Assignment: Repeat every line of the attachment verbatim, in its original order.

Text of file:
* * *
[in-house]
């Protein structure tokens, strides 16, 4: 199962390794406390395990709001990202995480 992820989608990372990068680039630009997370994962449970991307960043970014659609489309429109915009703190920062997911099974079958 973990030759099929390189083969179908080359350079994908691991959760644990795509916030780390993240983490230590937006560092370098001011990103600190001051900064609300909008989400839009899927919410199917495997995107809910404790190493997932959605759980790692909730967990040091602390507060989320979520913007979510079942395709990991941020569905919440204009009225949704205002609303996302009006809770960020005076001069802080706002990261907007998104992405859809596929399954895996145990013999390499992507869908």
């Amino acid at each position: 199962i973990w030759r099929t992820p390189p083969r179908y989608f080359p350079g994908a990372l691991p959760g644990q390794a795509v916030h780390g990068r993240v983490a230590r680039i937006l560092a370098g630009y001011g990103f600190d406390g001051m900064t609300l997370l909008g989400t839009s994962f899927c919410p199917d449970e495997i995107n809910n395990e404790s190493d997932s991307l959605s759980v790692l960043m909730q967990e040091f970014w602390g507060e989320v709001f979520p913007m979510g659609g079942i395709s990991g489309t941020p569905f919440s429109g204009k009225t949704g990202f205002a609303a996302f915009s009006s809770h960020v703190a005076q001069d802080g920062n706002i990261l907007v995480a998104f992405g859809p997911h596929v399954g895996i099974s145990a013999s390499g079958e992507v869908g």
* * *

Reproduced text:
[in-house]
């Protein structure tokens, strides 16, 4: 199962390794406390395990709001990202995480 992820989608990372990068680039630009997370994962449970991307960043970014659609489309429109915009703190920062997911099974079958 973990030759099929390189083969179908080359350079994908691991959760644990795509916030780390993240983490230590937006560092370098001011990103600190001051900064609300909008989400839009899927919410199917495997995107809910404790190493997932959605759980790692909730967990040091602390507060989320979520913007979510079942395709990991941020569905919440204009009225949704205002609303996302009006809770960020005076001069802080706002990261907007998104992405859809596929399954895996145990013999390499992507869908």
């Amino acid at each position: 199962i973990w030759r099929t992820p390189p083969r179908y989608f080359p350079g994908a990372l691991p959760g644990q390794a795509v916030h780390g990068r993240v983490a230590r680039i937006l560092a370098g630009y001011g990103f600190d406390g001051m900064t609300l997370l909008g989400t839009s994962f899927c919410p199917d449970e495997i995107n809910n395990e404790s190493d997932s991307l959605s759980v790692l960043m909730q967990e040091f970014w602390g507060e989320v709001f979520p913007m979510g659609g079942i395709s990991g489309t941020p569905f919440s429109g204009k009225t949704g990202f205002a609303a996302f915009s009006s809770h960020v703190a005076q001069d802080g920062n706002i990261l907007v995480a998104f992405g859809p997911h596929v399954g895996i099974s145990a013999s390499g079958e992507v869908g």